Health technology company Philips released a new report covering cybersecurity spending and trends at mid-sized and large hospitals.
This study, conducted by Ipsos market research firm surveyed 130 hospital executives and BioMed technicians and engineers. The respondents, provided insight into the current state of medical device security within hospitals. The key findings revealed 48 per cent of hospitals reporter a forced or proactive shutdown as result of external attacks, with mid sized hospitals feeling more pain.
Of respondents that experienced a shutdown due to external factors, large hospitals reported an average shutdown time of 6.2 hours at a cost of $21,500 per hour while midsize hospitals averaged nearly 10 hours at more than double the cost or $45,700 per hour.
When asked about common vulnerabilities such as BlueKeep, WannaCry and NotPetya, the majority of respondents said their hospitals were unprotected. 52% of respondents admitted their hospitals were not protected against the Bluekeep vulnerability, and that number increased 64% for WannaCry and 75% for NotPetya.
The “Perspectives in Healthcare Security Report” split most of the study between large hospital systems with more than 1,000 beds and mid-sized ones with less than 1,000 beds.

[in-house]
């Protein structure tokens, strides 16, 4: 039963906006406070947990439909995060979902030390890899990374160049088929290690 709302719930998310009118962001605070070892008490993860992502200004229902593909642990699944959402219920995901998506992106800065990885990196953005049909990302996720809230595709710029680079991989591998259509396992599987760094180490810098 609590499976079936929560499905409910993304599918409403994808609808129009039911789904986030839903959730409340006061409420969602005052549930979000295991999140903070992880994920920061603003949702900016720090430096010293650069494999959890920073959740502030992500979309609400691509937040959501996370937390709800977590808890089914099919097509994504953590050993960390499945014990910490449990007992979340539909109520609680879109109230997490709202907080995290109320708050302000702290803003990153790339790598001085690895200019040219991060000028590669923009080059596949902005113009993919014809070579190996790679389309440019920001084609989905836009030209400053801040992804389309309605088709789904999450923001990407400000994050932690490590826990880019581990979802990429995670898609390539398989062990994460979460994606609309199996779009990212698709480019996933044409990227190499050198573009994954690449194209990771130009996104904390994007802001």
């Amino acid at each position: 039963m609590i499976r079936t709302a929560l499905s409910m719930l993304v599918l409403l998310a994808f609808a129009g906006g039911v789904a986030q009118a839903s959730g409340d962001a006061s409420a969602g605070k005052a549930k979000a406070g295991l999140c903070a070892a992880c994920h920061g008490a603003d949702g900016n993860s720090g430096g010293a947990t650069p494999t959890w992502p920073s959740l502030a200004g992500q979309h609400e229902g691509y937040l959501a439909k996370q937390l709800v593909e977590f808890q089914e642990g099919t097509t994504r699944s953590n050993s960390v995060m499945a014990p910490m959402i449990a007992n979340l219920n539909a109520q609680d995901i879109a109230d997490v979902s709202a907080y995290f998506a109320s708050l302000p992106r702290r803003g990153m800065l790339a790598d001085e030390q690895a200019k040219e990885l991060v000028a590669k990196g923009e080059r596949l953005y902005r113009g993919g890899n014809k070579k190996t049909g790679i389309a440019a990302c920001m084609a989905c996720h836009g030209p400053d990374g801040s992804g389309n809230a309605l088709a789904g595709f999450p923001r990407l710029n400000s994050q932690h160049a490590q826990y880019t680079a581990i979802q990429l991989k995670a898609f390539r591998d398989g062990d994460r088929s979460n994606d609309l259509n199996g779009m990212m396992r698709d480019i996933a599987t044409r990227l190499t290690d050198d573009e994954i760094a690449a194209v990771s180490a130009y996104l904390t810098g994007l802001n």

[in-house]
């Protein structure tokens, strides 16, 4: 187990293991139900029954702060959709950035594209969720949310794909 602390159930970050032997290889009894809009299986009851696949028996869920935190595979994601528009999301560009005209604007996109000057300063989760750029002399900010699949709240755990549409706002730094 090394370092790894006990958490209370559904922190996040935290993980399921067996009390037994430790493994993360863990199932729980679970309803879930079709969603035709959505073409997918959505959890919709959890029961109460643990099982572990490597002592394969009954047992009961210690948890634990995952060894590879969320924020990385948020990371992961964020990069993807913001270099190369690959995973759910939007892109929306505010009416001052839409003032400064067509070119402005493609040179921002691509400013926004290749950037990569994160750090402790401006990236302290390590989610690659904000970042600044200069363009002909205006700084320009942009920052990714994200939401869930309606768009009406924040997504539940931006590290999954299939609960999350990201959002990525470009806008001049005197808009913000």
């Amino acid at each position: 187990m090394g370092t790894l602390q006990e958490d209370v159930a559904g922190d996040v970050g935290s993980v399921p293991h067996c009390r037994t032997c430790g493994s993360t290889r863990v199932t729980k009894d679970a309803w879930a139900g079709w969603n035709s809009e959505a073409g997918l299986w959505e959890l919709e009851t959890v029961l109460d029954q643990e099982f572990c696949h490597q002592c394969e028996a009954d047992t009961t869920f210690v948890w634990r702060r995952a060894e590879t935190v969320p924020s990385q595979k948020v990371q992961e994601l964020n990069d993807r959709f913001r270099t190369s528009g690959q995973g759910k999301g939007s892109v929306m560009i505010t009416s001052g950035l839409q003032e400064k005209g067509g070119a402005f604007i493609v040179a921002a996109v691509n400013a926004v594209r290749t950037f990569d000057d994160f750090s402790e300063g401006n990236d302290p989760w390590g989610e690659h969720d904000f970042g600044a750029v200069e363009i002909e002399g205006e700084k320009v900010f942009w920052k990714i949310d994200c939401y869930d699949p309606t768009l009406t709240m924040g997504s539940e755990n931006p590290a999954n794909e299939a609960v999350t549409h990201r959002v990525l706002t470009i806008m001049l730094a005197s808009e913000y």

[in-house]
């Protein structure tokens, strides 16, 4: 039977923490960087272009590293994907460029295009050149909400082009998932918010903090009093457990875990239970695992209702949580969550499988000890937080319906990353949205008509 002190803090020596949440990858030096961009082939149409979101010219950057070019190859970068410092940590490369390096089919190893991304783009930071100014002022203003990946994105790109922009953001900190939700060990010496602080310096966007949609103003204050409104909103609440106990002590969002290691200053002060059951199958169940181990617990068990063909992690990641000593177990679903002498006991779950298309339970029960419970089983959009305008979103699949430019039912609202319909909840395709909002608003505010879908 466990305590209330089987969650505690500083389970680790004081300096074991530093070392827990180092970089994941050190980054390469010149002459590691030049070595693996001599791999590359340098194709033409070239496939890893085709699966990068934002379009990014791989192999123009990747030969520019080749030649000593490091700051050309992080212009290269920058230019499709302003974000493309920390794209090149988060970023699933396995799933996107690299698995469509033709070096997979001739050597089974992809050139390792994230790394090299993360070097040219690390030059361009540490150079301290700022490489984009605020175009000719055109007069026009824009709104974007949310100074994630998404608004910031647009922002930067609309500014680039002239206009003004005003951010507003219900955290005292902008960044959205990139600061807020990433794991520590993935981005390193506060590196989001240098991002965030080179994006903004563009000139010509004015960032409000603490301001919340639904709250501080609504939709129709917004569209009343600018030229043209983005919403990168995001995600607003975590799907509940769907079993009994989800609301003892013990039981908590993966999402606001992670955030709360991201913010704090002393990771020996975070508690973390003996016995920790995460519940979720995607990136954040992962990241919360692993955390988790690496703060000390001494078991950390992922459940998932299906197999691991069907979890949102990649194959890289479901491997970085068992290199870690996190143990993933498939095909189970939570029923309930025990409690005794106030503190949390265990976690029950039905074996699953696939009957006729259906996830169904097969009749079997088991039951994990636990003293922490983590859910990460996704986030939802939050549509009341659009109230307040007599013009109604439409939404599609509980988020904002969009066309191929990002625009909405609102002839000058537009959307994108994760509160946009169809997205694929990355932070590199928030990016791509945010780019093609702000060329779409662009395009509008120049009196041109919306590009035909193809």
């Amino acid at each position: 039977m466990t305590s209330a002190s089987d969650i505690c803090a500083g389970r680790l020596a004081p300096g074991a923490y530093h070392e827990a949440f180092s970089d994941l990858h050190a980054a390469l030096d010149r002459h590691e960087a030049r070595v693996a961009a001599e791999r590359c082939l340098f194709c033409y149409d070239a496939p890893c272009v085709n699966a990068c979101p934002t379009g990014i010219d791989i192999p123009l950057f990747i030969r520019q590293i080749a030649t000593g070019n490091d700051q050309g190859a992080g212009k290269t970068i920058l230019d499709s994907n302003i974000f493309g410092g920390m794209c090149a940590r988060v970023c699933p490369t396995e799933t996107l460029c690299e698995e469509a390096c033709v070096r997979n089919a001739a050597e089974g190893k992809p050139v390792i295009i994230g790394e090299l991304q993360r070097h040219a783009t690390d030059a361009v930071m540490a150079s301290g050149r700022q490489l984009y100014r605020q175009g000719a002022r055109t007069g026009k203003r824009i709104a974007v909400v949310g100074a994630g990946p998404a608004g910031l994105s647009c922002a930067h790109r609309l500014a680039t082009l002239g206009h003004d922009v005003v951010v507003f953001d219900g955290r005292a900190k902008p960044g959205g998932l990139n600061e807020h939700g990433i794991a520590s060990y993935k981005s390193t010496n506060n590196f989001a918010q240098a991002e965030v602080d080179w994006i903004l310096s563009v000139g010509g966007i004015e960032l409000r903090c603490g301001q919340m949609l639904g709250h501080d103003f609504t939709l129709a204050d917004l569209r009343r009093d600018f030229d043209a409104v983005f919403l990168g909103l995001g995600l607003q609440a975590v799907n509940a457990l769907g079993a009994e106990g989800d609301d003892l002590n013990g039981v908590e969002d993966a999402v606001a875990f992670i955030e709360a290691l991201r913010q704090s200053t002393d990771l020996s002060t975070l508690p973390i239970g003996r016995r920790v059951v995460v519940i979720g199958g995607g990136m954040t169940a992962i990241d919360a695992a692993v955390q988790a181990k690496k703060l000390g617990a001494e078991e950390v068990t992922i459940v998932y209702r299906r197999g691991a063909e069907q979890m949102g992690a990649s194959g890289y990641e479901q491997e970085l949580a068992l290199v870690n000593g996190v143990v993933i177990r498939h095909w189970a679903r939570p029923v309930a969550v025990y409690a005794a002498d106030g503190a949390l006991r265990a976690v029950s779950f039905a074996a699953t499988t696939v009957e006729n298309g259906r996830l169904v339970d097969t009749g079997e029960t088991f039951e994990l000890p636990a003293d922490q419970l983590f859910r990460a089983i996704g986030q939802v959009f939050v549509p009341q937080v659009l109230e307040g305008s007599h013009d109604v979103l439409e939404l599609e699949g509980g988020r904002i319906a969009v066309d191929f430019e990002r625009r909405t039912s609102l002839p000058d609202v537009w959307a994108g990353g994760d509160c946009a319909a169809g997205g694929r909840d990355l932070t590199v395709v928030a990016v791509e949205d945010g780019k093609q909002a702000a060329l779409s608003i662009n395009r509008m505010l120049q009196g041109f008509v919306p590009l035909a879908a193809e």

While most respondents had a good knowledge of how many devices were deployed in their hospital system, 15% of mid-sized hospitals and 13% of large hospitals had no way of knowing the number of devices on their network.
Almost half of all respondents find the staffing they have for medical device and IoT security “inadequate,” with most reporting a less cybersecurity staffs.
The mean annual IT spend is around $3 million to $3.5 million for both larger and mid-size hospital systems. A mean of about $329,000 is spent each year on medical devices and IoT cybersecurity.
Nearly 80% of both mid-sized and large hospital systems measured cybersecurity ROI through logs of major attacks while also using “total critical vulnerabilities found” and “amount of time saved” as measures of success.
In the cybersecurity space, healthcare is one of the most targeted industries. The HHS cited a total of 82 ransomware incidents so far this year worldwide with 60% of them impacting the United States health sector. Whether the hack is committed by notorious gangs such as REvil or Conti or lesser known hackers, hospitals now account for 30% of all large data breaches and at an estimated cost of $21 billion in 2020.
“With new threat vectors emerging every day, healthcare organizations are facing an unprecedented level of challenges to their security,” said Azi Cohen, CEO of CyberMDX. “Hospitals have a lot at stake — from revenue loss, to reputational damage, and most importantly patient safety.”
“No matter the size, hospitals need to know about their security vulnerabilities,” said Maarten Bodlaender, Head of Cyber Security Services at Philips.